During the pandemic, Ireland prevented worshippers attending religious services longer than any other country in Europe, but at least we haven’t gone so far as to force people to show vaccine passports before attending. Some countries have imposed this requirement, and shockingly, Church authorities are sometimes willing to comply.
In Quebec, for example, the provincial government has enforced a vaccine passport system on all places of worship. Congregants aged 14 to 75 must show proof of vaccination to attend services indoor.
The religious authorities were not consulted before the Government announced its decision.
Some lay faithful organised a prayer vigil to defend religious freedom but the local Catholic bishops, representing the largest Christian denomination in the province, made no objection to the decision.
Cardinal Lacroix, bishop of the archdiocese of Quebec, even voluntarily and unilaterally closed all churches from 23rd December to 10th January as a “strong gesture of solidarity with vulnerable people as well as with the staff of the entire health network and all those who help fight the pandemic.”
This is despite Quebec having a lower number of Covid cases per 100,000 people than Ireland.
From New Year’s Eve the Quebec government has prohibited any indoor social gathering or public worship service, except for funerals. All churches and other religious venues are now closed indefinitely.
The Bishop of Pembroke, Guy Desrochers, wrote a letter just before Christmas, criticising the Quebecois government: “I seriously wonder whether the line between what the State can and cannot dictate to the various religious communities has been crossed with this obligation to present vaccination passports at the entrance to our churches. … Dare to challenge your government representatives to change this latest law which in fact oversteps their role and duty in our society. “ (The diocese of Pembroke is in the province of Ontario, not Quebec).
In Europe, some countries have worship restrictions based on vaccination status.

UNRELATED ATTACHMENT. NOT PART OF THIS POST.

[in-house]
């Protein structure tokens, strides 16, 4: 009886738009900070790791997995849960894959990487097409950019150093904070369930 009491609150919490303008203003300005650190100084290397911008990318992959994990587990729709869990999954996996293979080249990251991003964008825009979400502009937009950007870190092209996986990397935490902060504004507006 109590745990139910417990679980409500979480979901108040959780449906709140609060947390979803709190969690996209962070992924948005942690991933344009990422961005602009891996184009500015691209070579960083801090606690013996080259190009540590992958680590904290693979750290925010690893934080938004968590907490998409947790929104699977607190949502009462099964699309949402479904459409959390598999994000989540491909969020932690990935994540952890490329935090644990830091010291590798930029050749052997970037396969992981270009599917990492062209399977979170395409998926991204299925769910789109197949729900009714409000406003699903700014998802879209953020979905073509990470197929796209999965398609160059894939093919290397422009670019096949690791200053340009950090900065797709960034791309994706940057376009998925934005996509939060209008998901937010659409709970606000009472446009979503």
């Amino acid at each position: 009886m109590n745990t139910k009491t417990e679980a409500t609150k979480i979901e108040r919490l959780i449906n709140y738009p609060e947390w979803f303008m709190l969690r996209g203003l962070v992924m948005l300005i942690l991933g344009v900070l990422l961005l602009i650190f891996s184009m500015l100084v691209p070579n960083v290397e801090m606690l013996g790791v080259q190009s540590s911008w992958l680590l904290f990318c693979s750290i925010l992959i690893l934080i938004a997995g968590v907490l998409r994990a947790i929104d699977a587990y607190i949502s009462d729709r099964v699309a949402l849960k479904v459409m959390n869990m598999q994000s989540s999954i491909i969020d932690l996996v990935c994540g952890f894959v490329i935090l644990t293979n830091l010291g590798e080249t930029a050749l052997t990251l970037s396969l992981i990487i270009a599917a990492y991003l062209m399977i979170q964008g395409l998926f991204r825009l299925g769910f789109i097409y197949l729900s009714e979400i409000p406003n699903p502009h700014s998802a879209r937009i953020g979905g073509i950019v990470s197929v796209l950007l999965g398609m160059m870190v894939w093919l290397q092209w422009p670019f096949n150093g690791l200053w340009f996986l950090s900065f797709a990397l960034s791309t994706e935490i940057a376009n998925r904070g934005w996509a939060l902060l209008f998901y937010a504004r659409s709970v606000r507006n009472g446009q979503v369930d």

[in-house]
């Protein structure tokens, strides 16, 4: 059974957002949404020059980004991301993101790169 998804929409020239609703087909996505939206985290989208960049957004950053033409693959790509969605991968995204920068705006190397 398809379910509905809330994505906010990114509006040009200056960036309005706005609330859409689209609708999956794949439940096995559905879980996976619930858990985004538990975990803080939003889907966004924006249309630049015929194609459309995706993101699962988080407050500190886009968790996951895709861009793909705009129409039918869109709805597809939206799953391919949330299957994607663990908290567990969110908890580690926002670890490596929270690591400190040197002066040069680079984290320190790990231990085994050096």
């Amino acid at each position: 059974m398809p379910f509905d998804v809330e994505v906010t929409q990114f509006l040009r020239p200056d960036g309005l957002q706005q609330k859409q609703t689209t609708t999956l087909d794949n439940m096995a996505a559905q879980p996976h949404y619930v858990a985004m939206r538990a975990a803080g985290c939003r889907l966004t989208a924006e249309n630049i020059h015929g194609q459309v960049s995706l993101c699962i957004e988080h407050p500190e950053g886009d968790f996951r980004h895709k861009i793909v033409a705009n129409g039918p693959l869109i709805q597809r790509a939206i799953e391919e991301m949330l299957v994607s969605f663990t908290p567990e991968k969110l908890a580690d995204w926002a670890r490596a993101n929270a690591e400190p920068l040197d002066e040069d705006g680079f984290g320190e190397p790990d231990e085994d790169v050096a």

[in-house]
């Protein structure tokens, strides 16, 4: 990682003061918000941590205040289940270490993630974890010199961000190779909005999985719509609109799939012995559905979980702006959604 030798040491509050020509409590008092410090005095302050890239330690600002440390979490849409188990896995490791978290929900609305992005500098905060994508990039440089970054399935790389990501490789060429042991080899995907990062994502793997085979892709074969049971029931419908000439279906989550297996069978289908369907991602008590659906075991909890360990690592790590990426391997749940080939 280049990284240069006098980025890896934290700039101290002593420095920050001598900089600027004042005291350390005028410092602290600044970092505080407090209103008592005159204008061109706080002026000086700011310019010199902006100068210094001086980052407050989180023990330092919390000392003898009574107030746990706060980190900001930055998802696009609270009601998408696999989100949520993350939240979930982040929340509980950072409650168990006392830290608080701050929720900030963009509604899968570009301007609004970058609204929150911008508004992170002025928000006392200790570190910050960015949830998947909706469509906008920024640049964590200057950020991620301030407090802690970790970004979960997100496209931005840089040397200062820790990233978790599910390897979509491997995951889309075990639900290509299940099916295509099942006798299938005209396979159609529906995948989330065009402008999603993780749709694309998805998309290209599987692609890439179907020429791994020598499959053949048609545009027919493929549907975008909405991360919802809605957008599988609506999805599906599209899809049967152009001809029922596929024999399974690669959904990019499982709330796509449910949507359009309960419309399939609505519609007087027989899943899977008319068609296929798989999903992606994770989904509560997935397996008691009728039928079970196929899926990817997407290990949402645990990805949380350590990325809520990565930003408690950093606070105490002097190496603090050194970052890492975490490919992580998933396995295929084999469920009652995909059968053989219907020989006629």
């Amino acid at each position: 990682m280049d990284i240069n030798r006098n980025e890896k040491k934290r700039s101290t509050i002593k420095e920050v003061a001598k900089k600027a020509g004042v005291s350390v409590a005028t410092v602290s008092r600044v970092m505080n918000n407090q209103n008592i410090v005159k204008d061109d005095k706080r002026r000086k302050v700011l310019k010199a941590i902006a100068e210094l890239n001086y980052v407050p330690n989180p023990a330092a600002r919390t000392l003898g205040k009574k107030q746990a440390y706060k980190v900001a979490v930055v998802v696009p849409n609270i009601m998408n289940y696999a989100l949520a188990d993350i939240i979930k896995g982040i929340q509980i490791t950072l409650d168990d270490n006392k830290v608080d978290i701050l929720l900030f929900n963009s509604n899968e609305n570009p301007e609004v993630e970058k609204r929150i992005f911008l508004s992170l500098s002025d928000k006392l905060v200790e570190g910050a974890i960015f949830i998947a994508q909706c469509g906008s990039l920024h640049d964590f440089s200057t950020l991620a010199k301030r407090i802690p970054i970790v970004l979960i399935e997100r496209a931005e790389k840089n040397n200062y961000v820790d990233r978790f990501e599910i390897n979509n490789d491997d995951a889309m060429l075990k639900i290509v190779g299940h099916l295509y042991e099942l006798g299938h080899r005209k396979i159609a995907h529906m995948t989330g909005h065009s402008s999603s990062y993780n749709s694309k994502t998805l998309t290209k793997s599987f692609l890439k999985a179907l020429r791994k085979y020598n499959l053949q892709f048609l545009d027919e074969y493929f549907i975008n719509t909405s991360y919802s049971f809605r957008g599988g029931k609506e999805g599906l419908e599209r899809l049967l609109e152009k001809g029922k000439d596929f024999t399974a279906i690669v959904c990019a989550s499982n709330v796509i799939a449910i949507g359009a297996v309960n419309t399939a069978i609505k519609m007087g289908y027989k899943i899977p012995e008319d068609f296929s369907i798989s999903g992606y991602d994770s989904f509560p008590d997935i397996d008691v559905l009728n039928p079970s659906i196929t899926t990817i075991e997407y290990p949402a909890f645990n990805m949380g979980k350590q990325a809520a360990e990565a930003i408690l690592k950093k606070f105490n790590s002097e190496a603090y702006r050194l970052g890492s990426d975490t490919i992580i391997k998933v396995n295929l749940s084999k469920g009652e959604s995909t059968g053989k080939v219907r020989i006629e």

Luxembourg, for example, requires a vaccination passport when more than 20 are attending an indoor religious gathering. Some priests have protested but Cardinal Hollerich, archbishop of Luxembourg and president of the Commission of the Bishops’ Conferences of the European Union, has defended the government rule.
“During this phase when the pandemic is resurgent, we must save lives, and this green pass should welcome people to Mass, … Some priests have objected, and this isn’t helping the search for a solution”, he said.
Similar measures are in places in other parts of Europe, but the number of people permitted to attend without a pass varies: it is 30 in Slovakia, 50 in Switzerland, 100 in Denmark and Sweden.
In Iceland, for religious events with more than 50 participants a negative rapid antigen is required. A negative test result is also obligatory for weddings and Christenings in Portugal.
In New Zealand, they now have a “traffic light” system – green, orange and red – based on the severity of the infection.
Under the red setting, a maximum of 100 people can gather in place of worship, but they must show a vaccine pass. A maximum of 25 people can worship together without showing a vaccine passport.
There has been no pushback from Catholic bishops, but the system has been criticised by some protestant leaders.
“This is something that would be unacceptable from the perspective of the Church, and indeed it would be a contradiction of the message of the Gospel. The thought that someone would be barred from coming to church to hear the gospel is abhorrent.”, said a spokesman for Christian Voice New Zealand.
The six Catholic bishops have set guidelines asking parishes to organise Masses for the vaccinated only but also, where possible, opportunities for people without a pass. It is a two-tier system that favours those who have a pass but does not exclude the others completely.
Religious leaders tend to not object to civil authorities but it is difficult to find a compelling reason for a system granting access to churches based on vaccination status. Churches have proven very safe places to be so long as social distancing and other measures are properly observed.
Making vaccine passports a condition to attend public worship is an unacceptable breach of Church/State separation and it is something no religious leaders should tolerate.